The silkscreen design of our footprint needs to consider the actual fabrication and manufacture of the board itself.   We contacted Hooman Javdan from Circuits Central Inc., a fabrication expert of more than 5000 designs for his advice on designing a footprint that will actually result in the PCB you want. One example he gave was that when marking pins on the silk screen (such as for Pin #1 or marking polarity in unidirectional parts), make sure that the marking is not under where the actual component is going to be placed so that it remains visible after the component is mounted.  This sounds obvious but you’d be surprised how many designers make this mistake by accident.

Like This!



Not Like This…



Likewise, any part that has a grid array of pins (like a BGA) should have silk screen markings on the opposite side of the board indicating row and column so that someone probing a particular via can understand which BGA where to place their probe.  If you find that you’re doing this often with a part, it might make sense to include this back-side silkscreen design as part of your component design.  You can shift and adjust the back silk screen markings based on which way the via-in-pads go.

According to Mr. Javdan, the silk screen placement has some tolerance and will often be slightly misaligned.  If precise silkscreen locations are important to you, ask your PCB fab about their silkscreen tolerances so you can plan ahead.

Stay tuned for the next and final part of our “Perfect Part” series where we will focus on how perfecting the footprint of your component design will help you optimize your design for manufacturing considerations.

For the practical “How-To” of creating the layout footprint of a new component in Upverter, see our YouTube video.

Creating the Perfect Part (2/4)

Part 2 – Schematic Symbols

If you need to use a component that’s not in your library, what two things do you need to consider while designing it in your CAD tool?

  • How to make your part design accurate and practical for manufacturing
  • How to make your part reusable in the future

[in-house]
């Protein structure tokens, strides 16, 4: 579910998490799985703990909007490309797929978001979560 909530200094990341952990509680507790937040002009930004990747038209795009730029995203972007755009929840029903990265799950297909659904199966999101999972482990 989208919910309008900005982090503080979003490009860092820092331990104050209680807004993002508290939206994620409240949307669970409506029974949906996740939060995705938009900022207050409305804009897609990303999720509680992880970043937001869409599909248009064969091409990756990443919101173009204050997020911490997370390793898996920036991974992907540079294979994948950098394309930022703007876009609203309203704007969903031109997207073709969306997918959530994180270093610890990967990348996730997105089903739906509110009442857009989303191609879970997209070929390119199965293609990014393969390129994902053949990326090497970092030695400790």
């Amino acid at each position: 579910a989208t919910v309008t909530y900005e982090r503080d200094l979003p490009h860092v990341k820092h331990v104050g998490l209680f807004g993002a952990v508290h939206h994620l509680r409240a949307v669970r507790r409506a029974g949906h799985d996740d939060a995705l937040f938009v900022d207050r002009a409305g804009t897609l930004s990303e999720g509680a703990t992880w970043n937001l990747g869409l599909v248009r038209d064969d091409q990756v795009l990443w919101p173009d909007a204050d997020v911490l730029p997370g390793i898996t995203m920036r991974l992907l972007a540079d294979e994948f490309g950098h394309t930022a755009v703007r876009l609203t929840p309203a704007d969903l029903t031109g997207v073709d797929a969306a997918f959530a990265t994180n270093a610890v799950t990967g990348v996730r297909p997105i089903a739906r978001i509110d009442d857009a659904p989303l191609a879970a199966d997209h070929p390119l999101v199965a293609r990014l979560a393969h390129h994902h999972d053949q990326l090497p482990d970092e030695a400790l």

The second part aspect that requires perfection, and the focus of part 2 of our series, is the schematic symbol which is a logical (non-physical) representation of the part that emphasizes readability for the design engineer’s schematic.

Schematic Symbol

The main goal in designing the schematic symbol is to preserve clarity of the overall schematic, and to make your representation of the part helpful in accomplishing that.

1) Consider breaking up a part into multiple symbols, like a dual op-amp.



2) For ICs, their schematic symbol (typically a square) should be as large as necessary to be readable.

Like this!



Not Like This…     



3) It is better to avoid using pins on the top or bottom of the symbol, and that a left-to-right flow should be preserved (inputs on the left, outputs on the right).

Like this!



Not Like this….



4) Pins should be named in such a way that they indicate their function and uppercase letters should be used.

5) For clarity, all of the chip’s pins should be shown.  Pins that are unused should still be shown, but marked as such on the schematic (typically with a no-connect flag that looks like the letter ‘X’).  The thermal pad should have a pin on the symbol and should be connected to ground in the schematic.

This Arduino Micro, for example.



Consult Upverter’s style guide (here) for more suggestions on how to keep your schematic symbols and nets clear and readable.

For the practical “How-To” of creating the schematic symbol of a new component in Upverter, see our YouTube video.

Creating the Perfect Part (1/4)

This is Part 1/4 in an Upverter Blog series on creating the perfect part.

Most hardware designers, in their unique and innovative designs, encounter the problem that the part they want to use isn’t already included in their design software’s libraries.  In certain design programs, adding a new part can be tedious work.  Making a mistake can be very costly during manufacturing.  Furthermore, you may want to reuse the part in the future.  Thus it is worthwhile to spend the time to ensure that your part creation is “perfect”.

If you need to use a component that’s not in your library, what two things do you need to consider while designing it in your CAD tool?

  • How to make your part design accurate and practical for manufacturing